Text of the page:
I found sixteen weft colors to audition. And I am eliminating all but six—one main color for each of four towels, plus two border colors. This is five-shaft satin dräll hand towels with an 8/2 cotton warp. Good weft options on my shelves include 8/2 cotton, 22/2 cottolin, and 16/2 linen in various colors. And this time, we have square dots!

Weft auditions for 5-shaft satin dräll hand towels.

The warp is tied on and the lamms and treadles are tied up. All ten sheds (one for each of ten treadles) are checked and small adjustments made in the treadle tie-ups. Weft auditions commence!

Trying different weft options. Cotton, cottolin, linen.

Similar colors in different fibers. Teal in cotton, cottolin, and linen. Coral warp as weft would be an interesting monochrome option.

There is one qualification. The colors must fit the color palette of our Texas hill country home. A sample piece of thread doesn’t tell me enough; neither does a whole tube of thread. Twisting two colored threads together gives a decent clue, but even that is not enough. When the warp and the weft threads interweave on the loom the true colors are seen. And that’s when I can tell you which colors I will keep.

Weft auditions! Colorful hand towels.

Sample includes sixteen weft colors (two or three rows for some). Four are chosen for the main colors for a set of hand towels. Two extra colors are selected to use for border designs.

Square Dots cotton hand towels in 5-shaft satin dräll.

First towel has Slate 8/2 cotton weft, with an accent of Silver 22/2 cottolin for a border stripe.

Isn’t that the way it goes with truth? Hearing words isn’t enough; even extensive hearing isn’t enough. Paying attention to what you hear is good, but it mustn’t stop there. We need to understand. Hear and understand. The meaning of the words intersect with thoughtful reflection. Truth enters through understanding. And that’s when we can see which threads to keep.

May truth be woven into your life.

With you,
Karen

11 Comments

  • Joyce Lowder says:

    Love your message, Linda! Thanks for your spiritual insights shared with us.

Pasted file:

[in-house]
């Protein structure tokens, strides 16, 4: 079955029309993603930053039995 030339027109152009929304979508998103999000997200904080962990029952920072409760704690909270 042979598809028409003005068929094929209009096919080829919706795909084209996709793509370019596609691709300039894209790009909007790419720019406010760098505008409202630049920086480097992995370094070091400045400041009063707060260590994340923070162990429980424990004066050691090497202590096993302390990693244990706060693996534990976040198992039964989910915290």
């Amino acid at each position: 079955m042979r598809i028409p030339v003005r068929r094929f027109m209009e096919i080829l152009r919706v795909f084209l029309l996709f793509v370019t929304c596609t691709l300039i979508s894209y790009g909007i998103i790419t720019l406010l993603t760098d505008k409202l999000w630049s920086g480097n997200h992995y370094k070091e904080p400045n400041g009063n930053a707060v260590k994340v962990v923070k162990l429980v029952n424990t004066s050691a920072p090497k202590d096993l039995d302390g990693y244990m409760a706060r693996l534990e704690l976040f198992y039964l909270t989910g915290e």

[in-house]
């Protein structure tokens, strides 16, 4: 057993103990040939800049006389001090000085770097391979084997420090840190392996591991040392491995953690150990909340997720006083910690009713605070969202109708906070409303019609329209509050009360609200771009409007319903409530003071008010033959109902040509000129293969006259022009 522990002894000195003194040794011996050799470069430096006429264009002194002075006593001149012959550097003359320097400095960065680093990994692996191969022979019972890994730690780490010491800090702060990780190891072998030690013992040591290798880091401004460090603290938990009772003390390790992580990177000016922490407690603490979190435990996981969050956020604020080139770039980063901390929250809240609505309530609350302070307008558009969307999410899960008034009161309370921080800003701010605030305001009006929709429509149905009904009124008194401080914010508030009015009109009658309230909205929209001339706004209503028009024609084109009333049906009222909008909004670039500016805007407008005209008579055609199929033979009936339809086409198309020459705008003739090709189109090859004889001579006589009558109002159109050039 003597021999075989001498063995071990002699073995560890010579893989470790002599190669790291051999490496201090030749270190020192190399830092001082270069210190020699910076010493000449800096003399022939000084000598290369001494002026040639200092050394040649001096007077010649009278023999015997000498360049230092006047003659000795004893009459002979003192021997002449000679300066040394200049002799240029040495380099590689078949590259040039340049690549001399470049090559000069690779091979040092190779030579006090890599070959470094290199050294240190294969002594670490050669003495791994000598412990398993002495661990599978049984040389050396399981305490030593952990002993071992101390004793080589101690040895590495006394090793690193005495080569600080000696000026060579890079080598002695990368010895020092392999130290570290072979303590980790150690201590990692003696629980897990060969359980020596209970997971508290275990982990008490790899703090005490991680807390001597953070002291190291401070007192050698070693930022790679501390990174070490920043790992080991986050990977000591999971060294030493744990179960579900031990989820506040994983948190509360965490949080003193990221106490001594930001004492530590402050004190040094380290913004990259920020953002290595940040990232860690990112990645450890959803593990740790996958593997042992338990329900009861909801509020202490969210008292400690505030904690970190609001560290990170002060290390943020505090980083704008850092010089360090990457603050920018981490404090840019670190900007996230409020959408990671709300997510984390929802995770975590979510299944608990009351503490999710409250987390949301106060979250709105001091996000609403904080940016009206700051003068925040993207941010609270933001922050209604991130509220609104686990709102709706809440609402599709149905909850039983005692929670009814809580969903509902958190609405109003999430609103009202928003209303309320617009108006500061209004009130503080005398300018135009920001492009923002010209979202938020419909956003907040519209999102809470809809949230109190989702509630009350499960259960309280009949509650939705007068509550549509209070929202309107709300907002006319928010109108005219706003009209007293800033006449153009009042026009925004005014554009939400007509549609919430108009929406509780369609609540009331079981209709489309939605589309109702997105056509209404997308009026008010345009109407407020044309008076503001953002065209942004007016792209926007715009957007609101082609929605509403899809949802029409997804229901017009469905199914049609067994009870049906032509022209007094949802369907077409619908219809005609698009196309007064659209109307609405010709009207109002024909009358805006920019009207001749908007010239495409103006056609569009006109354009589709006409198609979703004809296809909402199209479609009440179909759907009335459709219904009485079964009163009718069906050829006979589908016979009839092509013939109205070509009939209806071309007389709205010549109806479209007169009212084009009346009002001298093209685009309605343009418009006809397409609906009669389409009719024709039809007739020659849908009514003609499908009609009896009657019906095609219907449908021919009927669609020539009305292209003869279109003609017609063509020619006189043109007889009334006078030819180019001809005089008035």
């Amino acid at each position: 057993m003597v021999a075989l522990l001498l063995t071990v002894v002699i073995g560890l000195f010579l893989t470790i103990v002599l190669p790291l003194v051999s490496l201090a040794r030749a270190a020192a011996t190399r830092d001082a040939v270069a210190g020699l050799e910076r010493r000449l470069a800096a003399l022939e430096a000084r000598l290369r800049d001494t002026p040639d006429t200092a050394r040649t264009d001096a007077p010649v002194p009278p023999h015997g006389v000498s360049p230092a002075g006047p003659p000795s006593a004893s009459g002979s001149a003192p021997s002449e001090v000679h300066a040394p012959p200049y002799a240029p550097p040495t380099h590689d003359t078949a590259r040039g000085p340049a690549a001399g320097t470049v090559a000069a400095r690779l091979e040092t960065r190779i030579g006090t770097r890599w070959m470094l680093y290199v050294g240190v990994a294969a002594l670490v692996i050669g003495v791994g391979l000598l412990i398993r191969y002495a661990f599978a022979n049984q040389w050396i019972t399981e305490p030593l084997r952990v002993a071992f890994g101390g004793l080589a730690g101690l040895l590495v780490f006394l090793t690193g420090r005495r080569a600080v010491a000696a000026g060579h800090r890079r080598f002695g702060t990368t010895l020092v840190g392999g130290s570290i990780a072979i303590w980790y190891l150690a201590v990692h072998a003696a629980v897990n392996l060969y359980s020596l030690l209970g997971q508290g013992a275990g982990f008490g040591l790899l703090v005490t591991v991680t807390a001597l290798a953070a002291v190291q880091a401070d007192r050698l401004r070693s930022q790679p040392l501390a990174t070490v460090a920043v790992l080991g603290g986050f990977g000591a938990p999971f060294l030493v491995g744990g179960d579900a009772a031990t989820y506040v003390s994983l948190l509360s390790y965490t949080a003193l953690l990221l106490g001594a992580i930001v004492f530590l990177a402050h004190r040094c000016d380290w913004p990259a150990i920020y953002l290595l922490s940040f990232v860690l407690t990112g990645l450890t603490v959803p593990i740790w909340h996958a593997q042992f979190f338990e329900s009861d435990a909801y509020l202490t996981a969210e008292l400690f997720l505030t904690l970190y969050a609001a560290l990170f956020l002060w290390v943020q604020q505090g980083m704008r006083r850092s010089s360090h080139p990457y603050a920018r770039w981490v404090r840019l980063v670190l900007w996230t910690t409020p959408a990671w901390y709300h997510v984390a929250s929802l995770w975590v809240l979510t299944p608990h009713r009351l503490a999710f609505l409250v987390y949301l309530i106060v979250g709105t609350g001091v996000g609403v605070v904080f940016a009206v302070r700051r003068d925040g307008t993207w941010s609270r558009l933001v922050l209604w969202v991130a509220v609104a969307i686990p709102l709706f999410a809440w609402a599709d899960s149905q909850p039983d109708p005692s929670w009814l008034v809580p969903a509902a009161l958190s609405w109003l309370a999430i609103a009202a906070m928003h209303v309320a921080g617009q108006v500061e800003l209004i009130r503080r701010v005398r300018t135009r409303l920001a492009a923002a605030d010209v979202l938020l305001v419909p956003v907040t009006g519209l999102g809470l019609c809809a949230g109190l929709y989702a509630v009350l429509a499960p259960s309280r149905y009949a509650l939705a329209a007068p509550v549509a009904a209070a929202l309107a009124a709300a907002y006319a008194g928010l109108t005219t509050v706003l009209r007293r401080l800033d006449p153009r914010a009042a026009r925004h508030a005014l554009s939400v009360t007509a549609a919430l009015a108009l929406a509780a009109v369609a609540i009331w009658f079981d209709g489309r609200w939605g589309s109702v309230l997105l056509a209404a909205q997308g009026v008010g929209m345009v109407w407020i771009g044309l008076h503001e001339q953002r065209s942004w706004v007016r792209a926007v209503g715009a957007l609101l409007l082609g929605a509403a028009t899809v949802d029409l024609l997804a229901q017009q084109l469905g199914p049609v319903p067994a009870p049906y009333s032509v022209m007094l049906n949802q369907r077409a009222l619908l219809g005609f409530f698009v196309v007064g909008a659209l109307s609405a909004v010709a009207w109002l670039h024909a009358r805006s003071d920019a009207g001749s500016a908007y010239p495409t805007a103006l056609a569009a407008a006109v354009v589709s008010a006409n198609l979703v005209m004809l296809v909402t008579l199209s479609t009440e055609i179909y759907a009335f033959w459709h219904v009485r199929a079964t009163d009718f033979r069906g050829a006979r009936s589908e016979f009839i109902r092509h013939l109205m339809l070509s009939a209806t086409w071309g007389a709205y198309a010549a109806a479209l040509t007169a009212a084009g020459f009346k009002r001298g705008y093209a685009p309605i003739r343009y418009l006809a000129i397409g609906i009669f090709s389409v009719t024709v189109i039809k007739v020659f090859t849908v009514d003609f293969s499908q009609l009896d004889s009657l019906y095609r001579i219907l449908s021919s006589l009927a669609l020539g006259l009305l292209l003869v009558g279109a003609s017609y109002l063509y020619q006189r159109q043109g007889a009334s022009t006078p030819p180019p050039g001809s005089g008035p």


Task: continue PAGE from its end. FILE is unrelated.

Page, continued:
Question: What is the white thread that looks almost like a basted thread, across the groups that are tied on for this warp? I can see that you were able to go right into weaving without a heading. Is that a technique or just good warping?
    Thanks for any suggestions you can offer! 🙂

    • Karen says:

      Hi Joyce, It’s a lifelong journey to hear and understand, isn’t it?

      You are seeing the leveling cord. I use a length of seine twine (12/6 cotton rug warp) to go over and under each tied-on section of threads. The threads must be tied on with half of the bundle going over the tie-on bar and half going under the tie-on bar. The leveling cord is pulled tight, and the ends of the cord are tied through the hole at each end of the tie-on bar. This simple technique flattens out (levels) the warp, and enables weaving from the very start. No scrap weft necessary.

      It’s that simple. 🙂
      Happy weaving,
      Karen

    • Karen says:

      Joyce, I should have pointed you to this post I wrote about the leveling string – Tools Day: Leveling String.
      Happy weaving,
      Karen

  • Betsy says:

    Love the stripe!!

  • Joanne Hall says:

    I like the white. And that red would make a very cheerful towel.
    Joanne

    • Karen says:

      Hi Joanne, The white practically pops off the fabric. It does look good. And the canary red is spectacular on the coral warp, which surprised me. Now I’m tempted to use the red, even though it didn’t make the final four, just because you said so.

      All the best,
      Karen

  • Annie Lancaster says:

    I must say that I like the sample with all the colors! At least for one trowel. I never heard of a leveling string. Perhaps because it wouldn’t work on a Rigid Heddle loom.

    I was so focused on the different colors of square that my brain did not compute the stripes. The comments about listening and understanding definitely apply to someone like me because I tend to get lost in the details. This was a very needed reminder.

    • Karen says:

      Hi Annie, I like the multi-colored sample, too! It may end up being a short towel, or something… You may be able to use a leveling string on your rigid heddle loom. I haven’t done that, but it might be worth some experimentation.

      Taking listening to the level of understanding is a constant challenge, and worth the effort it takes.

      All the best,
      Karen

Leave a Reply


Quiet Friday: Linen Satin Dräll